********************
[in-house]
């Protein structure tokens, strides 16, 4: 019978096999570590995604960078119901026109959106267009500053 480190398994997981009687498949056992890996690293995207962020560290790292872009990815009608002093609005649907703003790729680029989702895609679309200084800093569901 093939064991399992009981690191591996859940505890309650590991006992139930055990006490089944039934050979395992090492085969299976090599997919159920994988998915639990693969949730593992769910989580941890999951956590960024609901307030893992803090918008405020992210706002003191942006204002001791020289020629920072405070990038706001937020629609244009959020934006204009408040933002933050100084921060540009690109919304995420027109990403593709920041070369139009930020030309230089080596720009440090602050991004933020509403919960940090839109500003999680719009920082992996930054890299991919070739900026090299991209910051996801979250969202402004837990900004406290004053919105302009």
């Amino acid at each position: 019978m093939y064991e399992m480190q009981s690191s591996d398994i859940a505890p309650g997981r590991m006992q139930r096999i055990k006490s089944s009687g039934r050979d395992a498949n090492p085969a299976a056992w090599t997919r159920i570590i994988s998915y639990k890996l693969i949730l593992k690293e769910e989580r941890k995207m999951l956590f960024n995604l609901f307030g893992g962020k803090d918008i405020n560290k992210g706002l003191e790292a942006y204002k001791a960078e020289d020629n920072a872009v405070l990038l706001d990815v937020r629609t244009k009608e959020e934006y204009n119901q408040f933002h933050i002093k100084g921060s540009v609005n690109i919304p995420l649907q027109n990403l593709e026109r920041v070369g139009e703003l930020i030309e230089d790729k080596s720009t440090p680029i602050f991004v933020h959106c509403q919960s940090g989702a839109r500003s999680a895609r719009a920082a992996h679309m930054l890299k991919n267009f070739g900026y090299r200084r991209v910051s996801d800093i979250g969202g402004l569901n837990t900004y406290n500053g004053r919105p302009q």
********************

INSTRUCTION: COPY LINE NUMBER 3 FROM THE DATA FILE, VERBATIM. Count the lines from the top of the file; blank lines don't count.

């Amino acid at each position: 019978m093939y064991e399992m480190q009981s690191s591996d398994i859940a505890p309650g997981r590991m006992q139930r096999i055990k006490s089944s009687g039934r050979d395992a498949n090492p085969a299976a056992w090599t997919r159920i570590i994988s998915y639990k890996l693969i949730l593992k690293e769910e989580r941890k995207m999951l956590f960024n995604l609901f307030g893992g962020k803090d918008i405020n560290k992210g706002l003191e790292a942006y204002k001791a960078e020289d020629n920072a872009v405070l990038l706001d990815v937020r629609t244009k009608e959020e934006y204009n119901q408040f933002h933050i002093k100084g921060s540009v609005n690109i919304p995420l649907q027109n990403l593709e026109r920041v070369g139009e703003l930020i030309e230089d790729k080596s720009t440090p680029i602050f991004v933020h959106c509403q919960s940090g989702a839109r500003s999680a895609r719009a920082a992996h679309m930054l890299k991919n267009f070739g900026y090299r200084r991209v910051s996801d800093i979250g969202g402004l569901n837990t900004y406290n500053g004053r919105p302009q």